Thinking of arranging some music for guitar? Inspiration can come from many sources: music you’ve heard that you thought might make a great arrangement for the guitar, a desire to play something by a favourite composer (who neglected to write for the guitar!), or some fun ideas for a set of variations on a cherished folk song – the list is endless. Here are some tips to get you going:
First things to consider:
Range – does the range fit that of the guitar? If not, can it be ‘compressed’ convincingly to the 3½ octaves of the guitar? (i.e. a Grieg Lyric Piece might work, a Liszt ‘barnstormer’ not so much.)
Texture – are the voicings, textures and accompaniment patterns adaptable to the guitar? (i.e. and Alberti bass pattern could work easily, extended arpeggios on the harp, maybe not.)
Melody – can the melody be rendered on the guitar effectively? Long notes by a string section can be hard to sustain on the guitar; melodies with more motion will work better (but too many notes can be a problem too!).
Scores and midi files are readily available on the Internet: try www.imslp.org or www.classicalarchives.com/midi.html. A trip to your local university’s music library can also offer some good resources.
Picking the right key can make or break an arrangement, so don’t be afraid to consider lots of possibilities. Is there enough ‘headroom’ to give the voices enough separation? Will the melodies fall in favourable registers? Can you make effective use of open strings?
Hierarchal or shared challenge? This relates to ensemble music, and sharing around the ‘work load’ and melodies will depend on the group for which it’s intended. For instance, if you are setting the arrangement for your guitar class, having parts at a variety of challenge levels can be an advantage. On the other hand, if your group is all at the same level, sharing around the difficulty (and glory!) is important.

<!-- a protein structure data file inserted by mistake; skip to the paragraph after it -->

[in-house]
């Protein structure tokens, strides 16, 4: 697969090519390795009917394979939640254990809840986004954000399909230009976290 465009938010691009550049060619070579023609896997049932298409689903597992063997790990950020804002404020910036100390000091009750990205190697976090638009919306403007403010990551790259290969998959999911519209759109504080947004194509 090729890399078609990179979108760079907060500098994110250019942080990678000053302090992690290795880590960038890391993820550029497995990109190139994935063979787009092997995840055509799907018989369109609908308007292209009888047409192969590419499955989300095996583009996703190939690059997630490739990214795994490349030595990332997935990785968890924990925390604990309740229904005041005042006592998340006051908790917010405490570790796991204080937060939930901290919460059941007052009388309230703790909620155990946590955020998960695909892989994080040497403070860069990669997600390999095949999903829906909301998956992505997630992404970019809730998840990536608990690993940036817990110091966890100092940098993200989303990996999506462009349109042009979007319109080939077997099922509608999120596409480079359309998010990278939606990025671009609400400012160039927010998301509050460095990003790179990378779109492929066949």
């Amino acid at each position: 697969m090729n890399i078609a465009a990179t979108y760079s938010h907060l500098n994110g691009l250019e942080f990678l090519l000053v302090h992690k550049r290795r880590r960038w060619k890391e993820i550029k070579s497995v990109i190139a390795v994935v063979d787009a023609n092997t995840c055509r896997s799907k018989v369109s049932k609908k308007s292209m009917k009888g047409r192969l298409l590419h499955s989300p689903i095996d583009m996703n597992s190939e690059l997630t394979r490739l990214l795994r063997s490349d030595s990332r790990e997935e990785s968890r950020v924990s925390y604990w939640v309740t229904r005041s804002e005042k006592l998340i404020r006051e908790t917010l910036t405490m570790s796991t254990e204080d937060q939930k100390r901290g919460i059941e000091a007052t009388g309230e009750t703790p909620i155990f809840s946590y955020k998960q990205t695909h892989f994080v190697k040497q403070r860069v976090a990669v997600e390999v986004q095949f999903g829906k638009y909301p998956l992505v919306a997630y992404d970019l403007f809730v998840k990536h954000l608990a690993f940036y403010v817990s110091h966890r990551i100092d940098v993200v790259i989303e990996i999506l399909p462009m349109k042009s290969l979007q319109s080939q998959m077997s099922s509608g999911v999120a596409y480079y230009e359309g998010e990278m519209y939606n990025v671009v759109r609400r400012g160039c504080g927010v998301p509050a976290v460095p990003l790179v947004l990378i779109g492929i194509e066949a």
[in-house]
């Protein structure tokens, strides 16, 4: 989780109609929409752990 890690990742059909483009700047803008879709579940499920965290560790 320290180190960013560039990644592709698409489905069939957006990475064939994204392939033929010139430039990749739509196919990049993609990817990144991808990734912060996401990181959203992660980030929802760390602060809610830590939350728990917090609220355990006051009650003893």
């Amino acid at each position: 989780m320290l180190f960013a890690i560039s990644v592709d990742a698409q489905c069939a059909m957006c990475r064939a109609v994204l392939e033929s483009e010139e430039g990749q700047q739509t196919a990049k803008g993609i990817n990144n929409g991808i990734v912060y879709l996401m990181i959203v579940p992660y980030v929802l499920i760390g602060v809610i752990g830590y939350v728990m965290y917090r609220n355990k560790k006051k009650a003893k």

Once you’ve made these decisions, then the ‘busy’ work of pushing the pencil (or computer mouse!) begins as you sketch out your arrangement. Transcriptions can be fairly straight forward, but even so can offer some interesting problem solving in choosing chord voicings or adjusting the bass line when it ‘falls off the guitar’. Freer arrangements will offer a bit more head scratching as you search for accompaniment patterns and choose special effects such as harmonics, pizzicato or percussion. Or maybe even a re-harmonization. Don’t be afraid to try many things until you find just the right amount of magic…
God is in the details:
Ok, you’ve got all the notes figured out, now it’s time to add as much performance detail as you can – putting it in the score may be your last chance to communicate with potential performers. Dynamics, articulation, fingering - the list goes on and on, but time spent here will often make the difference between an ‘ok’ arrangement and a great one.
Proofread, proofread, proofread!
Thought you were done? Not yet! Time to comb out all the dross and verify that everything works well. This is best done with a guitar in your hands to make sure everything is playable, not to mention sounding well on the instrument. Let some time pass and then proof again, or ask a colleague to do so.
If you’ve faithfully worked through the check-list, congratulations – now you’re an arranger! And if you’d like to share, Submit it to us!